Animal Blood Bank
The Iowa State University Veterinary Medical Center Animal Blood Bank was established in 1998. Our donors are dogs and cats owned by students and staff of the VMC. Prior to 1998, the hospital housed a number of dogs and cats that donated on an as-needed basis.
The blood products are only used for ISU Veterinary Medical Center patients. Examples when they might require a blood transfusion:
- Emergency / trauma patients
- Patients that require pre- or peri- operative surgical stabilization
- Patients that have exposure to rodenticides or other toxins (poisons)
- Anemic patients with acute or chronic diseases
Our blood bank provides numerous canine and feline blood products such as:
- Canine and feline packed red blood cells
- Canine and feline fresh frozen plasma
- Cryoprecipitate, Platelet-rich plasma and whole blood are available as needed.
Our donor selection and screening protocols, as well as our collection, handling and storage of all our products, follow the blood banking guidelines set by the American College of Veterinary Internal Medicine. (www.acvim.org - see consensus statements)
Canine blood donor requirements:
A healthy dog, neutered, weighing more than 55 lbs and between the ages of 1-6 years, with no history of serious disease. Some medications will exclude the dog from participating in the blood donor program. Examples of these would be aspirin, antibiotics, antihistamines, or steroids. It is preferred that they are also well socialized and well mannered.
- A commitment of a minimum of 2 years is required, along with availability in times of emergent need i.e. during the summer months and holidays.
- Must be maintained on monthly heartworm preventative and current on vaccinations including distemper, adenovirus, parvovirus, leptospirosis, parainfluenza, and rabies.
- During the screening process the dog will be blood typed. If the blood type is A negative, further screening includes in-house complete blood count (CBC), complete serum chemistry, heartworm check, fecal, and a urinalysis. Additional screening tests for infectious diseases include Brucella canis, Babesia spp., Ehrlichia spp., Mycoplasma, Leishmania, Anaplasma, Bartonella and Borrelia burgdofegeri (Lyme disease).
- After a successful screening process, the dog is added to our donor list and required to come in to our hospital to donate once a month. A dog can safely donate as often as every 3 weeks.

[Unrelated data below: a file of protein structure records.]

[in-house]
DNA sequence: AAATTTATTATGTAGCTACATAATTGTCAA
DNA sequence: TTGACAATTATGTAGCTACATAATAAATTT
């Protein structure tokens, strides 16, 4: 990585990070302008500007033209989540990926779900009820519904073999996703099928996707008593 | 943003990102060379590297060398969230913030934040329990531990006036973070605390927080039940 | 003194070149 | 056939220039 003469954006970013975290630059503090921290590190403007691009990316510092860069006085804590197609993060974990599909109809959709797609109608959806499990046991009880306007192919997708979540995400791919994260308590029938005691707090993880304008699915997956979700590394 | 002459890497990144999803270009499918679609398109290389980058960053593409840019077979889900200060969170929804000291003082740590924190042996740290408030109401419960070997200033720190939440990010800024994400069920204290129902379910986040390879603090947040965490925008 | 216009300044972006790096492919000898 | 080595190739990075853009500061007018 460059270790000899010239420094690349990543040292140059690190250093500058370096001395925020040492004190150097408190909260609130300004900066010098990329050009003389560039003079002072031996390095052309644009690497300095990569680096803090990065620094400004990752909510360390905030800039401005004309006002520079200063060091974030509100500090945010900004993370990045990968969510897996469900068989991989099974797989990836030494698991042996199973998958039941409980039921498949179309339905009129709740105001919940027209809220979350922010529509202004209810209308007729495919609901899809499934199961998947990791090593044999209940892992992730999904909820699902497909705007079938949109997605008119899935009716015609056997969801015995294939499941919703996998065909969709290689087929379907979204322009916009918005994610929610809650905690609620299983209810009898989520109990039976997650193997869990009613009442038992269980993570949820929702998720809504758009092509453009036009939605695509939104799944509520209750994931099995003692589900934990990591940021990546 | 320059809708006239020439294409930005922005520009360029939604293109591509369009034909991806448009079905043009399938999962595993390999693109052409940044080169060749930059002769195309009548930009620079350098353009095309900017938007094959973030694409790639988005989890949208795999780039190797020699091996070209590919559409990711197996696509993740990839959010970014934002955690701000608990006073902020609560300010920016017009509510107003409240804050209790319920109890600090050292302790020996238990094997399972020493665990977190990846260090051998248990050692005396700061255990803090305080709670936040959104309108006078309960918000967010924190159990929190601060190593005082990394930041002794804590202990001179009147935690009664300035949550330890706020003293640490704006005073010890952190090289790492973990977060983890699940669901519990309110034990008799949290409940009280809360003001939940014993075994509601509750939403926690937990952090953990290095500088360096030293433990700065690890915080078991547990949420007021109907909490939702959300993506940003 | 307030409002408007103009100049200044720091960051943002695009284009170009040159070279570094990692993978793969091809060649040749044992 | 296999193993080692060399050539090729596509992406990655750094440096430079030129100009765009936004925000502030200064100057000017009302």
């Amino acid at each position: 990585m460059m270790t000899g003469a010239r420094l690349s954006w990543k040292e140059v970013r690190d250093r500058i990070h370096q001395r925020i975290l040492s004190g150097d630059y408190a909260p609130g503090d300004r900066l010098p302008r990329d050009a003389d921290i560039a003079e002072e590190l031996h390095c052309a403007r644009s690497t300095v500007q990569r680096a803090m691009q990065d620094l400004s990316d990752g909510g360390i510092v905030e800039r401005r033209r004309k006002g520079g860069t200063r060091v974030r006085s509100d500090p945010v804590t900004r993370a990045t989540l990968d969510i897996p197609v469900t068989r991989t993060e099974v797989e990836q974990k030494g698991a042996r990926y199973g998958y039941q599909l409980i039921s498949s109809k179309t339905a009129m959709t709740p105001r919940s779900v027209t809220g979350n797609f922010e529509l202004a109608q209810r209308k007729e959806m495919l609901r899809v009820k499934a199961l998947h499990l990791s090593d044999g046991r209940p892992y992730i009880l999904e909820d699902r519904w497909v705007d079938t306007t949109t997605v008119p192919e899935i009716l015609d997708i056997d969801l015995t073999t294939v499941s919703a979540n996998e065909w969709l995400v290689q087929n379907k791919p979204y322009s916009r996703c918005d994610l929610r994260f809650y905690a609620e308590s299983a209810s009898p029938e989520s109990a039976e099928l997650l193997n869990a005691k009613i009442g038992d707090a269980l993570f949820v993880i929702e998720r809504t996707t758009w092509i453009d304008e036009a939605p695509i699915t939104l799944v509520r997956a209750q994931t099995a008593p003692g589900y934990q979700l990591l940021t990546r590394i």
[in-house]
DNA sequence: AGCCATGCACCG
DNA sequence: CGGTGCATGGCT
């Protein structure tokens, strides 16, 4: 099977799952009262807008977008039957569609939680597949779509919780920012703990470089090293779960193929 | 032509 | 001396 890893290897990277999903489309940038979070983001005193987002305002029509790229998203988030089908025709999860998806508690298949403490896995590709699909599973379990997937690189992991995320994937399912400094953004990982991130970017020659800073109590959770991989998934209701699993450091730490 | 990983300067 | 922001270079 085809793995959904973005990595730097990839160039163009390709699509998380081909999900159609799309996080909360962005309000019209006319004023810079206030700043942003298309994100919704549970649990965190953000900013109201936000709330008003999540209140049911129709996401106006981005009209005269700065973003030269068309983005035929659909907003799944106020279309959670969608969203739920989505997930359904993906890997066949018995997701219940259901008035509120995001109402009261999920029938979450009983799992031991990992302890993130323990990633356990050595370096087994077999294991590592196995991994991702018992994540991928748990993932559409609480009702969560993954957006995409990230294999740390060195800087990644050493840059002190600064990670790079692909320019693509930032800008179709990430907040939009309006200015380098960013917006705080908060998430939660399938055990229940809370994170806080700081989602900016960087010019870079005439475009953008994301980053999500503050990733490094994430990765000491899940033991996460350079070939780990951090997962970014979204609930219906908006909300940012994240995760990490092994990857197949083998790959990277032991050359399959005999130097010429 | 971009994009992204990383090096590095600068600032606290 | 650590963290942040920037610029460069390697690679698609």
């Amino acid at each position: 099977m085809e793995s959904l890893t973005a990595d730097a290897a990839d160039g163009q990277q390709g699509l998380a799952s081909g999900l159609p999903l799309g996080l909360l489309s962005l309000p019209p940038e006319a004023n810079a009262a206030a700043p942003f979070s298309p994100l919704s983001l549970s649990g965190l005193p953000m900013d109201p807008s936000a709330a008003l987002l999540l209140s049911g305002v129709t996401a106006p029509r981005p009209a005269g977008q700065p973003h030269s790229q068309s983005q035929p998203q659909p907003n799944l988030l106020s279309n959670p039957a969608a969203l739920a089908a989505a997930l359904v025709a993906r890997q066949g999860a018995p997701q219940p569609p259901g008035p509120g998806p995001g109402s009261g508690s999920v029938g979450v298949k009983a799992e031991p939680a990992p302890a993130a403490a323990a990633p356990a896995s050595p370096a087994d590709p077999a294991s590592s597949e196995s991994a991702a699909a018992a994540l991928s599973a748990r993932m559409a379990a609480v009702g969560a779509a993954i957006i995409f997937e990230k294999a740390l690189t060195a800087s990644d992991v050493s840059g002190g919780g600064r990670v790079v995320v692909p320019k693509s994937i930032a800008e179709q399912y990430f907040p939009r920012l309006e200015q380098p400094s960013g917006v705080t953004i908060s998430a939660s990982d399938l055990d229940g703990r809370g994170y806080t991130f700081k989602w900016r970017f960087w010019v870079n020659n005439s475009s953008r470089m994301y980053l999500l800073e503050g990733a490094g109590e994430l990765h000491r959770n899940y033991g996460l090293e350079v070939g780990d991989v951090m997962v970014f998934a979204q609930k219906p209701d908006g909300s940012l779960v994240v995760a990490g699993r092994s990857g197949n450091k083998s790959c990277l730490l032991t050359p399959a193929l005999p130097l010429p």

Feline blood donor requirements:
A healthy, friendly feline who is easy to work with. Neutered, weighing at least 10 lbs. and between the ages of 2-6 years, with no history of serious disease. Some medications will exclude the cat from participating in the blood donor program include aspirin, antibiotics, antihistamines, and steroids.
- A commitment of 2 years is needed, being available in times of emergent need i.e. during the summer months and holidays.
- Must be feline leukemia/FIV negative and current on vaccinations including feline viral rhinotracheitis, calicivirus, panleukopenia, and rabies. An echocardiogram is done for all cats to evaluate cardiac function.
- During the screening process the cat will be blood typed and also FeLV/FIV tested. Providing an A or B result and a negative FeLV/FIV test, further screening includes an in-house complete blood count (CBC), complete serum chemistry, fecal, and urinalysis. Additional screening tests for infectious diseases include Mycoplasma genus and Bartonella spp.
- After a successful screening process, the cat is added to our donor list and required to come in to our hospital to donate no more than once every two months.
Benefits provided to blood donor animals by the VMC:
- Food (Purina or Hill’s) - Monthly
- Routine vaccinations - Annually
- Heartworm testing & preventative - Annually
- Flea/tick preventatives - Annually
- Bloodwork, urinalysis and fecal tests as covered in the screening process - Done on Routine Basis
- Preventative health examinations - Done on Routine Basis
- Full annual physical exam by a licensed veterinarian